The Period Of The Antebellum South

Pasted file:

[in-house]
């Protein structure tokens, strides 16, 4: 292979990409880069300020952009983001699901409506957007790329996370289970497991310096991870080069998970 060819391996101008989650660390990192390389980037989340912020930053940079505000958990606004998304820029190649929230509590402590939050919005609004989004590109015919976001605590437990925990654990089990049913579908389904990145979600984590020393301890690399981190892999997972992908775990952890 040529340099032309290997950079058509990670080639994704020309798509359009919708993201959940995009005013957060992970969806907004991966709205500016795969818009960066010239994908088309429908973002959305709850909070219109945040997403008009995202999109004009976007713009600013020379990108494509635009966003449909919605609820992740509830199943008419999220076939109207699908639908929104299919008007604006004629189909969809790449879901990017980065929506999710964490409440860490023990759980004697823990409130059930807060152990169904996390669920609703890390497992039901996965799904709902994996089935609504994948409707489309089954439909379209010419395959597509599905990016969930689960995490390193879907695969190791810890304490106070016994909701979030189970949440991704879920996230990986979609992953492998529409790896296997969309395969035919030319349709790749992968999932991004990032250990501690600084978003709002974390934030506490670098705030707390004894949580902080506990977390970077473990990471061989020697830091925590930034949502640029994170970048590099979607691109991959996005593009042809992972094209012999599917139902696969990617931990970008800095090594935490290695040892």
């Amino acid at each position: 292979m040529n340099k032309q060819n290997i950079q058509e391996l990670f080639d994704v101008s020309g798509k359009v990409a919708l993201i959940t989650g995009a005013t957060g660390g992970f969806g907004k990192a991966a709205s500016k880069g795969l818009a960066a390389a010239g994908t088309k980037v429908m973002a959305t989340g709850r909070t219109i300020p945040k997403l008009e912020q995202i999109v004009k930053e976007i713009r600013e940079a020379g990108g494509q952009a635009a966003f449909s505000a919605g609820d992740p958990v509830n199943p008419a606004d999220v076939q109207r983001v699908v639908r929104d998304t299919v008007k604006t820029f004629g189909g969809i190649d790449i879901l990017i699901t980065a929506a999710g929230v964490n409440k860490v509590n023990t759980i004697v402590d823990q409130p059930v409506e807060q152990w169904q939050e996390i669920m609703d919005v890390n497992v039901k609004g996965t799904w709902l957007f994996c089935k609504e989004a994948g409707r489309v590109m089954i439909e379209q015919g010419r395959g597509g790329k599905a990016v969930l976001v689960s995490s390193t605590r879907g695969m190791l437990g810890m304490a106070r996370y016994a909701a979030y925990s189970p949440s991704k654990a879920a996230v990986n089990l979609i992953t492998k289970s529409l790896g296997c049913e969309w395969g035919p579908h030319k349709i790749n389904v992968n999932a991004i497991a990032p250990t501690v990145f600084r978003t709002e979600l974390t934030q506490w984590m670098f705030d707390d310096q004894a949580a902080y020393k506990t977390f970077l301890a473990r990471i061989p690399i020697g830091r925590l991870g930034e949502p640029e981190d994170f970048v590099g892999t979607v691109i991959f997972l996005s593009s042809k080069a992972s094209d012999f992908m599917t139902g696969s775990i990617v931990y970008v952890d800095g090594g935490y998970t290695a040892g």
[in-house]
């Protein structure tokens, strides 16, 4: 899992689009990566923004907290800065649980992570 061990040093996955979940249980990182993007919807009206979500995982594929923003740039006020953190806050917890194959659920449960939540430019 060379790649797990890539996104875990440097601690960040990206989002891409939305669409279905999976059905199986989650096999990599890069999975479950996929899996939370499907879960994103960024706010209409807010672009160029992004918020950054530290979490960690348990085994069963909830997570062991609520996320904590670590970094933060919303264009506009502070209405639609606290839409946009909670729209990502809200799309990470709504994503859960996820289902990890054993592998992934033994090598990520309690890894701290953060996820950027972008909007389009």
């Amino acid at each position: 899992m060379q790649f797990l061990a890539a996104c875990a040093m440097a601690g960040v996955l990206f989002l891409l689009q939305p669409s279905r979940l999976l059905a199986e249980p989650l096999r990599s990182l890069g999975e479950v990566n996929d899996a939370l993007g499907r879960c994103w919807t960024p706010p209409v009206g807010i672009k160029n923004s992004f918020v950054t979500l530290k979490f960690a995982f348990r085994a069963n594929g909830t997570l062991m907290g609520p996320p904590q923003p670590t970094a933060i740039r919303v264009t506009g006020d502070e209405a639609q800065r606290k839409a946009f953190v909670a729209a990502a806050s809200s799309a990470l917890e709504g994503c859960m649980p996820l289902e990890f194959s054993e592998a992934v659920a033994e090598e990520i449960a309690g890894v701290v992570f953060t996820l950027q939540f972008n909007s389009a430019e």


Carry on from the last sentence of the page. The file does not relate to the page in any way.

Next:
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The period of the antebellum south was among the most burdensome times for African American slaves, especially females. During the early 1800s the lives of enslaved women were extremely demanding. The female slaves were expected to bear children, as well as were required to work just as hard as the male slaves on the plantation. Days were long and laborious for slave mothers, they had to make sure that all the work that needed to be done was completed, and also care for their children. Female slaves’ jobs varied from housework, to field work. Slave mothers knew that giving up on their work was not an option, they had to persevere for their families. Motherhood and work went hand in hand for female slaves, one was not able to do one and not the other. Field labor was an unavoidable task that was fulfilled by nearly all slaves in the antebellum south. There was no gender discrimination in the fields, female slaves had to perform almost all of the plantation chores. Some of the chores female slaves were obligated to complete were picking, hoeing, plowing, mending fences, burning fields, weeding, planting, and harvesting. The work day was long and grueling, slaves worked from sunrise to the sunset. Working the fields was a strenuous job, however it was not done alone. They acquired the opportunity to work beside other female slaves. The groups of female slaves in the fields were called gangs. The gangs often sang, talked quietly, and passed along confidential information.
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